I made a good move starting up my new blog Keenan Speaks. It’s a new professional goal to get out more and purposefully spread a positive message about including people with disabilities in the community in neighbourhoods, workplaces, and community venues, and it’s working well.
By working well, I don’t mean merely that I am getting invitations, but rather that the response is delivering results: employers that want to find out more about hiring a person with an intellectual disability, a volunteer board member of a fundraising body that thinks LiveWorkPlay should be a beneficiary, a passionate citizen that wants to volunteer…
It’s also a refreshing break the endless scarcity dialogue. Don’t get me wrong, it’s true that there are thousands of people on Developmental Services waiting lists who need and deserve support. But it’s also true that a lot of what goes on in the sector has little connection to helping people with intellectual and developmental disabilities enjoy an included life in their community. A lot of the resources expended only produce results that exist within the system: institutional forms of housing and institutional forms of human warehousing in agency facilities through day programs and sheltered workshops.
Getting out and talking to “regular people” reminds me that although the system has serious problems and needs to be reformed, there is nothing stopping an agency like LiveWorkPlay from connecting with coalitions of the willing within the system, as well as the big world beyond Developmental Services to make a difference in people’s lives.
I am grateful to Community Living Atikokan and Community Living Thunder Bay who invited Julie and I to visit their organizations in March. This exposed us to new ways that we could make a difference. It doesn’t matter that LiveWorkPlay has certain distinct differences from other organizations. What matters is what we have in common. I’ve come to understand there is lot that other people can take from our experience and that we can in turn learn from them about how to work together to make the world a better place for marginalized citizens.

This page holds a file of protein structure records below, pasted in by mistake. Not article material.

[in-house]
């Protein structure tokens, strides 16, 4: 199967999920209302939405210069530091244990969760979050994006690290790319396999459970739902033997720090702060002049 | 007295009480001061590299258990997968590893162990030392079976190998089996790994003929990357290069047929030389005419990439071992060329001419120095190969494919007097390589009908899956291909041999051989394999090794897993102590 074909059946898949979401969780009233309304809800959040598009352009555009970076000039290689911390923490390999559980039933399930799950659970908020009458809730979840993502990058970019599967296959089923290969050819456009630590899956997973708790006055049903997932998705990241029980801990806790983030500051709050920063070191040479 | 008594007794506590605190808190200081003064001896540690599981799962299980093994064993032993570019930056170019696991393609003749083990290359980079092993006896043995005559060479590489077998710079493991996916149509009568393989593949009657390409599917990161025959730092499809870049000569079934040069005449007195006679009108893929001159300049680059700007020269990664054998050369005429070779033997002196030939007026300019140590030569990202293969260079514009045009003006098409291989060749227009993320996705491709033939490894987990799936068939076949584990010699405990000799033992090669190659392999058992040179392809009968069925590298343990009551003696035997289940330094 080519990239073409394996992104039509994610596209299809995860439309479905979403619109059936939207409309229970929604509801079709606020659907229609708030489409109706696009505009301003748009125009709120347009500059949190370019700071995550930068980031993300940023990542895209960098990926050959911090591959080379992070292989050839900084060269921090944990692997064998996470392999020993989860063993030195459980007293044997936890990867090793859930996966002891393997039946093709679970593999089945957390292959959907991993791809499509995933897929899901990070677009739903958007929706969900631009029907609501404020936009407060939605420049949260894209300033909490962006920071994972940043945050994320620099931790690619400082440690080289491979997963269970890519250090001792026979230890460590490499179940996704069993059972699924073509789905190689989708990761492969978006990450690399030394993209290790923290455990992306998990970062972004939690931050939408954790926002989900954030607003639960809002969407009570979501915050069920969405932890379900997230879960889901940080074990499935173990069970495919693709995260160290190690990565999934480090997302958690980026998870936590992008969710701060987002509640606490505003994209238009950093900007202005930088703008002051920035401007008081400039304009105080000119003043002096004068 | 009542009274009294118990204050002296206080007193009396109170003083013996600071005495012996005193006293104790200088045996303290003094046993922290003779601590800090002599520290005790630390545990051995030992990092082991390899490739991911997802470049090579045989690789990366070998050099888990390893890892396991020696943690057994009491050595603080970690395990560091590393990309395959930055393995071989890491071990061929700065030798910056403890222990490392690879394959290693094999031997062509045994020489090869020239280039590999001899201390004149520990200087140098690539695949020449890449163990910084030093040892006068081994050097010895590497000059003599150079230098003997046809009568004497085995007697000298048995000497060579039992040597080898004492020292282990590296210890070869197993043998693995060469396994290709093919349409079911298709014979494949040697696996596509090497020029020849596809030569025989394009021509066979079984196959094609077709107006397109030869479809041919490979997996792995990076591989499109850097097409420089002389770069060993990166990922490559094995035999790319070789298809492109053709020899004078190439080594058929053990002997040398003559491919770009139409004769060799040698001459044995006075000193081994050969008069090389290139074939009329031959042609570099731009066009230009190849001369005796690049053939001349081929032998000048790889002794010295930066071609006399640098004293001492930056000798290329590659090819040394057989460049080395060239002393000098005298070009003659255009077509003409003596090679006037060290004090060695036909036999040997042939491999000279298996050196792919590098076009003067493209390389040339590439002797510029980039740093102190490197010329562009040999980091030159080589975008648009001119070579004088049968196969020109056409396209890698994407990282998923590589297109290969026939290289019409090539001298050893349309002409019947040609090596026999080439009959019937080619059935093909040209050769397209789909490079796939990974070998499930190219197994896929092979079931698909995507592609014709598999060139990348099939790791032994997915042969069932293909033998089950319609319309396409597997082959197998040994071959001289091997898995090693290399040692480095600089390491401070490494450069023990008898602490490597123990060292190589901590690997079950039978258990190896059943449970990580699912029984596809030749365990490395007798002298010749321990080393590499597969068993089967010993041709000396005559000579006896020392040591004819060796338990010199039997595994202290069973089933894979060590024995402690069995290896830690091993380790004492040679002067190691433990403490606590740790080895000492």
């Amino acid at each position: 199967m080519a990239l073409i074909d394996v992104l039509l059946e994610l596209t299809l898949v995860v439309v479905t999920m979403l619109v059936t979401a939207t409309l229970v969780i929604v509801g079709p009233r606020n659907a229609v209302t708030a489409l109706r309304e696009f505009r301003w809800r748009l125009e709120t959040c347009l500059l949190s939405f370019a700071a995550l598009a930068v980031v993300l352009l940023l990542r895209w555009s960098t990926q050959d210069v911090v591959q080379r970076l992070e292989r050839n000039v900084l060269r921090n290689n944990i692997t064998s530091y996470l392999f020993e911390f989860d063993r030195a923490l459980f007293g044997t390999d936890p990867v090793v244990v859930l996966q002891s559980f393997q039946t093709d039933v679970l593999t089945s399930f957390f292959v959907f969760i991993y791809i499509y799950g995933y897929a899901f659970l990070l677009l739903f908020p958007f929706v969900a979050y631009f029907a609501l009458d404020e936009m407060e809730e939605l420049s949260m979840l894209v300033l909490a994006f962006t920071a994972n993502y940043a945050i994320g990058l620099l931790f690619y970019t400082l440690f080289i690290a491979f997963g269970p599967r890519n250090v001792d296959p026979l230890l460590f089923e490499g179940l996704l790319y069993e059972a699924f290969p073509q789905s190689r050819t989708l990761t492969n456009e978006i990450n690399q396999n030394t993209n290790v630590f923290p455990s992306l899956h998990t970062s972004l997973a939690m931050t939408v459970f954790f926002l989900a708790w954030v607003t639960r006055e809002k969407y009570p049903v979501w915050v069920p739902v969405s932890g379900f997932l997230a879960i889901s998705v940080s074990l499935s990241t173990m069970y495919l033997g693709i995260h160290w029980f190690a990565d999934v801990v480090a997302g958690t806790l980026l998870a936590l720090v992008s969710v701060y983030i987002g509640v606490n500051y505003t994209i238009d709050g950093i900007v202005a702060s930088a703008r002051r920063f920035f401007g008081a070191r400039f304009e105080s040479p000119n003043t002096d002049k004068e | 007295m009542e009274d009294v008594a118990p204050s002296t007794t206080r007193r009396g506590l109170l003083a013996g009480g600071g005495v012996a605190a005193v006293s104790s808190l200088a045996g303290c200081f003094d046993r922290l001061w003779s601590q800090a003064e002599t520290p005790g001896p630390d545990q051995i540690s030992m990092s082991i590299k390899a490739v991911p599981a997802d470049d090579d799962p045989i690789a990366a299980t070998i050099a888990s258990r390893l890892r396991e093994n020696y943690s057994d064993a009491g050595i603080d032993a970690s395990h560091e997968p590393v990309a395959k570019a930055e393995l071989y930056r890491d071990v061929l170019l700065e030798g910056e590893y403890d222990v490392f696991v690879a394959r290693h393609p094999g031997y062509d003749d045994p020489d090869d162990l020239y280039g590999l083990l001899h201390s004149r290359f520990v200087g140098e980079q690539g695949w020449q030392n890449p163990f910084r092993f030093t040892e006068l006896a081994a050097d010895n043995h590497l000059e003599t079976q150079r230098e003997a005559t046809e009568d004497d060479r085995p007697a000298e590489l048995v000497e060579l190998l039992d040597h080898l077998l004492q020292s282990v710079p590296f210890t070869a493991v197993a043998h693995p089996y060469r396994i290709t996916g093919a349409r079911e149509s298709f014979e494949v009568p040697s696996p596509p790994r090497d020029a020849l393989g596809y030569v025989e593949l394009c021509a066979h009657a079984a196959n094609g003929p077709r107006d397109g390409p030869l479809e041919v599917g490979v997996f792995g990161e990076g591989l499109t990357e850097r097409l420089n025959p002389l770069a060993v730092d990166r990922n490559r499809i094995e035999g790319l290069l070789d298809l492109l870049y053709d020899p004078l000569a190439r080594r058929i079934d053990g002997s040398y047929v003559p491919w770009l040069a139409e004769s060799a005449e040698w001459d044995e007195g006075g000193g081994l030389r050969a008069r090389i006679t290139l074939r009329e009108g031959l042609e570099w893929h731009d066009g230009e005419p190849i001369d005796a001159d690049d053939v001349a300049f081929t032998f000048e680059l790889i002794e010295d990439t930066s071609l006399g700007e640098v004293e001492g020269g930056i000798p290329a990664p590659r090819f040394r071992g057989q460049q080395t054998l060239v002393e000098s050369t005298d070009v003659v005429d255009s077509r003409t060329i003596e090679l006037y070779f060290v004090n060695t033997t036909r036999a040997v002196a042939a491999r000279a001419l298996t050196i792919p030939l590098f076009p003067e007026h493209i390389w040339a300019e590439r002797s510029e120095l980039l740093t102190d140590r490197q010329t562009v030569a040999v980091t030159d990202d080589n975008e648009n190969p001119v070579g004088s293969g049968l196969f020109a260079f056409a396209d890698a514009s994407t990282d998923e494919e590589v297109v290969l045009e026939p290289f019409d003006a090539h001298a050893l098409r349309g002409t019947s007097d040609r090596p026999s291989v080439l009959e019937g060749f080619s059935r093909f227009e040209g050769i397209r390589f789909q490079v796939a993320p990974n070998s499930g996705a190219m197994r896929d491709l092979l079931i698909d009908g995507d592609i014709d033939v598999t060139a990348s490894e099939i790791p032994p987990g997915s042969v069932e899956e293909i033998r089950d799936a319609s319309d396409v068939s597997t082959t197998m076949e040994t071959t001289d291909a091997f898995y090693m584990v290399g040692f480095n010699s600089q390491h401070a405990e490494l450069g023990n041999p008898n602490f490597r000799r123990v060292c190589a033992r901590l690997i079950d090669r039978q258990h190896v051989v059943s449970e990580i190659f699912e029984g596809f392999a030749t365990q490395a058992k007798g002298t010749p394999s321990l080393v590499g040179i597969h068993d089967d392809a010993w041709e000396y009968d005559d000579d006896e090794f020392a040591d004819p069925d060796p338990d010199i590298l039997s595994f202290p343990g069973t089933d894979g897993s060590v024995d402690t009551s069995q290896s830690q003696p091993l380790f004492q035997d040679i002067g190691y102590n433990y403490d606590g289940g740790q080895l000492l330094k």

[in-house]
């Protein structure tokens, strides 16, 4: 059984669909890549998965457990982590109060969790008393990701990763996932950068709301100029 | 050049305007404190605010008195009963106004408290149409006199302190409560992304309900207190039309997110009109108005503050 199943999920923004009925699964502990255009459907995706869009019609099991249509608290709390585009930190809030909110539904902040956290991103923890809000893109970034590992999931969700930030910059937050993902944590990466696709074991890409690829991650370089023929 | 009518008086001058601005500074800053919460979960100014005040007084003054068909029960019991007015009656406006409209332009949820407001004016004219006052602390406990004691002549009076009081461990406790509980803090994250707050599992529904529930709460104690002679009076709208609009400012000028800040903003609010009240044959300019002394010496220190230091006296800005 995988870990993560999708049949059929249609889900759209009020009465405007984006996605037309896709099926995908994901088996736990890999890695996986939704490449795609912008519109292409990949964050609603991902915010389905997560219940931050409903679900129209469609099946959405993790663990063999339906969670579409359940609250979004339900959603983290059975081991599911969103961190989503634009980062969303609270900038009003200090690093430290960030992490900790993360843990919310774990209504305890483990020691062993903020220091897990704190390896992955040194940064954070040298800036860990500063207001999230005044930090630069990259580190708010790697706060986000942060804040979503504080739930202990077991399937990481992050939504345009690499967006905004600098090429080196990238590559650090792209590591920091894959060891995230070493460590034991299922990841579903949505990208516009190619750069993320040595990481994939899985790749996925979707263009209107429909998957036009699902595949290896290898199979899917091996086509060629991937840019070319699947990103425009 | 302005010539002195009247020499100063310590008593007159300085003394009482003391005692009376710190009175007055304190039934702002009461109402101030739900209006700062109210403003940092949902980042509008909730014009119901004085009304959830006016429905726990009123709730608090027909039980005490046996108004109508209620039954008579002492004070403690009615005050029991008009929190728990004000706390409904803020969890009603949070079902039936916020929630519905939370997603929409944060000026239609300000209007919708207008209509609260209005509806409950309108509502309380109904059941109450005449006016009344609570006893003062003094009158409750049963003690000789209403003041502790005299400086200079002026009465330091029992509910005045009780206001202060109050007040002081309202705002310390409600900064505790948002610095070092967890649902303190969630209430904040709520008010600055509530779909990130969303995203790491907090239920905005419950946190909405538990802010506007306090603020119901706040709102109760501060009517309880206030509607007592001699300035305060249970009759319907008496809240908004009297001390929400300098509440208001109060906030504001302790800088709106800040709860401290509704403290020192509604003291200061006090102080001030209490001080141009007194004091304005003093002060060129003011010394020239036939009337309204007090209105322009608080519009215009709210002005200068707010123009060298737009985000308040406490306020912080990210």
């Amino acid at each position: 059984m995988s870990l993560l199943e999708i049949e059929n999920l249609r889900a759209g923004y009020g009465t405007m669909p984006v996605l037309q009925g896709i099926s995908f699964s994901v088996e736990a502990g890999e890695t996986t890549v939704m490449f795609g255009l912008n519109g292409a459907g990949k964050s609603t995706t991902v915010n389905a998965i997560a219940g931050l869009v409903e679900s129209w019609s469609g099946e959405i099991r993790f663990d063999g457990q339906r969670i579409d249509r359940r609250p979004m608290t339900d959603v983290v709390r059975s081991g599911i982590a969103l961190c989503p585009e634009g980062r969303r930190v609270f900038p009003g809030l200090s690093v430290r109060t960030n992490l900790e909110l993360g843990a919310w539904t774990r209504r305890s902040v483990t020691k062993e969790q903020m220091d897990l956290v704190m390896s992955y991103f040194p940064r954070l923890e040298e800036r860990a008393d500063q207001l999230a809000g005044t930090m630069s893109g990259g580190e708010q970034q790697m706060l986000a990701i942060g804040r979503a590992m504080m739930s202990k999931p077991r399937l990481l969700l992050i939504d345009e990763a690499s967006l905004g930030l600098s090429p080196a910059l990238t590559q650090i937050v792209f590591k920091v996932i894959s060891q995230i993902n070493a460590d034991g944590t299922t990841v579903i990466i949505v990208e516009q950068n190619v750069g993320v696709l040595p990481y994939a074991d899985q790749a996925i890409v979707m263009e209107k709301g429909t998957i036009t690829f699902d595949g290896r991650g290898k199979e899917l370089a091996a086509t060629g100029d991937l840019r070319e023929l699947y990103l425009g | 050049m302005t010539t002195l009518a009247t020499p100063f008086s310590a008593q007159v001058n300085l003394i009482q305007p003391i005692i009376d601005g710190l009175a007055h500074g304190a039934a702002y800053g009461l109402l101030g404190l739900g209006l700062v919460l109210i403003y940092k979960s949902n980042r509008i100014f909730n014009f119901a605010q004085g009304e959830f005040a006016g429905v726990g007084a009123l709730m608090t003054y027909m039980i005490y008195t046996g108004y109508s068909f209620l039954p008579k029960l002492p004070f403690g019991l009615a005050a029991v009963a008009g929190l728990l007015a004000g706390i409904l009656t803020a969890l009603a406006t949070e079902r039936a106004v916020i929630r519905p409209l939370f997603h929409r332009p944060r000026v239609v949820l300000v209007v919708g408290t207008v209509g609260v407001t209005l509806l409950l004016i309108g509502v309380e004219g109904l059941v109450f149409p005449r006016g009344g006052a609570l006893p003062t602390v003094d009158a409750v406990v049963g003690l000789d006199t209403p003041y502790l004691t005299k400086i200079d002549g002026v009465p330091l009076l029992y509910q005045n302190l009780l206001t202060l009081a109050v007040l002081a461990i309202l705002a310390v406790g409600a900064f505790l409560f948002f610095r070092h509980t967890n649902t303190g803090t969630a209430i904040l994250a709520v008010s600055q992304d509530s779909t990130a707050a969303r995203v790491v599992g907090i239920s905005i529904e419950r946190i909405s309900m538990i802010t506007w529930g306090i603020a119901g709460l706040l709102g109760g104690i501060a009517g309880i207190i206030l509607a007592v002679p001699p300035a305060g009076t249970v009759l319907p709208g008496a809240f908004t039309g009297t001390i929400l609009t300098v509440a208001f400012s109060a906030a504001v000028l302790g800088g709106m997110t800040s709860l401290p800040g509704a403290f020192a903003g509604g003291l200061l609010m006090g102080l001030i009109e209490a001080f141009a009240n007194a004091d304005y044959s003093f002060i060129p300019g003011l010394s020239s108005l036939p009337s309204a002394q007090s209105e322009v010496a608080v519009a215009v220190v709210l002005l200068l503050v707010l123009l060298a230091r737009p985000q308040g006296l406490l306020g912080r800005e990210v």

And so it is that Julie and I are off to two conferences in the relatively distant lands of Wenatchee, Washington (near Seattle) for the Community Summit and Long Beach, California for the APSE National Conference. We are honoured and humbled to be sharing the spotlight with legends like Al Condeluci, Bruce Anderson, Norman Kunc and Emma Vander Klift, and more.
This is also a bit frightening but Julie and I have figured out that something we bring to the discussion is our ongoing very close daily connection with people with intellectual disabilities, their families, and community partners. Nothing we have to say is theoretical: it’s what goes on every day with our staff team colleagues. There’s only 10 of them, so we are close to the action, to understate the situation.
We know that what was celebrated at Engines of Success last Thursday is not typical of what Developmental Services agencies are supporting, and so we have something important to share, even if we’ve not taken a breath to publish books about it or design a training curriculum (not yet, anyway!).
We do hope to inspire people, but also make sure that they understand the difficulty of this work. The real world is a messy place. There are no guarantees and certainties, there is only the relentless drive to support people on their own life journey.
We are excited by also tired, and so it is with great excitement that there is a gap in time between these two conferences, and we are going to take full advantage of this opportunity to spend some time along the sea coast of Washington, Oregon, and California. We desperately need to unplug a little.
We’ll be back for the week of July 7 and I’ll be right back at it with a planning meeting on Monday for the Opportunities and Possibilities: Fundraising and People with Disabilities conference.
I look forward to sharing all of the experiences of this road trip when I return. I expect it will be an odd mix of human services epiphanies to observations about sea otter behaviours! And perhaps there will even be some crossover between the two.
Who knows what’s next? It will be exciting to find out!